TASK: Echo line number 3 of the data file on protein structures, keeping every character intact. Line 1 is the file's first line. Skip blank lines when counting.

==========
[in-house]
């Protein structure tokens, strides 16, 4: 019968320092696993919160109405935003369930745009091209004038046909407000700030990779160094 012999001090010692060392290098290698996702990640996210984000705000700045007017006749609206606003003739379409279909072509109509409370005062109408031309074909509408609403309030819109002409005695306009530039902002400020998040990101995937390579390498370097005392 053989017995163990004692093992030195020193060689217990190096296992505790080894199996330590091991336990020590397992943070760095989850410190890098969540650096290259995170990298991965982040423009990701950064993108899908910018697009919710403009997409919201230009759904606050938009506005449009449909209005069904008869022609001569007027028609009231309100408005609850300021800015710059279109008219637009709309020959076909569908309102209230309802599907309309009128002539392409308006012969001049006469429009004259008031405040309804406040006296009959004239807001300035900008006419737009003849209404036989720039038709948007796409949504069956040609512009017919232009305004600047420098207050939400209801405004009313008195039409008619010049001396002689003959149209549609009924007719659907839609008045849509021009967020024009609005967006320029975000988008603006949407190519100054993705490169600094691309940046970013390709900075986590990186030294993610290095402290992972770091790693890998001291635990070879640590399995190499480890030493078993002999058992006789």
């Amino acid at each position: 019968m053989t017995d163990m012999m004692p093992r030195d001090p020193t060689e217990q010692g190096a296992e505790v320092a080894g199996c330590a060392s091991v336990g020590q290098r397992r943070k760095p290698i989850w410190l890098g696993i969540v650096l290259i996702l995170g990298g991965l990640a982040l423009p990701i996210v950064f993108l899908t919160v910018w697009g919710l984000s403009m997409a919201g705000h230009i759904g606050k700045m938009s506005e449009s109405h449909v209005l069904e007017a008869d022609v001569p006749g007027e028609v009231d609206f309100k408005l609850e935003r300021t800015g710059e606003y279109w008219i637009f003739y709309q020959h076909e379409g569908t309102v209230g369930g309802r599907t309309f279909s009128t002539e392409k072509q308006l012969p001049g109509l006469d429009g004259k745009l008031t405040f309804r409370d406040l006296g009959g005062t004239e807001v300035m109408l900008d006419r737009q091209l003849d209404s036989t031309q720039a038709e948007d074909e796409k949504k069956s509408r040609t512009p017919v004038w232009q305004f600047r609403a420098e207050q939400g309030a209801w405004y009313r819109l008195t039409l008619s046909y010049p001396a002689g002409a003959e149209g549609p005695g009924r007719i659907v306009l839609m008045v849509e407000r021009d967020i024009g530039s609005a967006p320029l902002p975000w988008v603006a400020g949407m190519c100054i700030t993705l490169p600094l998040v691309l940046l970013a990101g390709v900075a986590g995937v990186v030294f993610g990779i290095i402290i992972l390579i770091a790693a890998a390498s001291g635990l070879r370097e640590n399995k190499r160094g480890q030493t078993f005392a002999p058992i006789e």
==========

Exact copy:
């Amino acid at each position: 019968m053989t017995d163990m012999m004692p093992r030195d001090p020193t060689e217990q010692g190096a296992e505790v320092a080894g199996c330590a060392s091991v336990g020590q290098r397992r943070k760095p290698i989850w410190l890098g696993i969540v650096l290259i996702l995170g990298g991965l990640a982040l423009p990701i996210v950064f993108l899908t919160v910018w697009g919710l984000s403009m997409a919201g705000h230009i759904g606050k700045m938009s506005e449009s109405h449909v209005l069904e007017a008869d022609v001569p006749g007027e028609v009231d609206f309100k408005l609850e935003r300021t800015g710059e606003y279109w008219i637009f003739y709309q020959h076909e379409g569908t309102v209230g369930g309802r599907t309309f279909s009128t002539e392409k072509q308006l012969p001049g109509l006469d429009g004259k745009l008031t405040f309804r409370d406040l006296g009959g005062t004239e807001v300035m109408l900008d006419r737009q091209l003849d209404s036989t031309q720039a038709e948007d074909e796409k949504k069956s509408r040609t512009p017919v004038w232009q305004f600047r609403a420098e207050q939400g309030a209801w405004y009313r819109l008195t039409l008619s046909y010049p001396a002689g002409a003959e149209g549609p005695g009924r007719i659907v306009l839609m008045v849509e407000r021009d967020i024009g530039s609005a967006p320029l902002p975000w988008v603006a400020g949407m190519c100054i700030t993705l490169p600094l998040v691309l940046l970013a990101g390709v900075a986590g995937v990186v030294f993610g990779i290095i402290i992972l390579i770091a790693a890998a390498s001291g635990l070879r370097e640590n399995k190499r160094g480890q030493t078993f005392a002999p058992i006789e």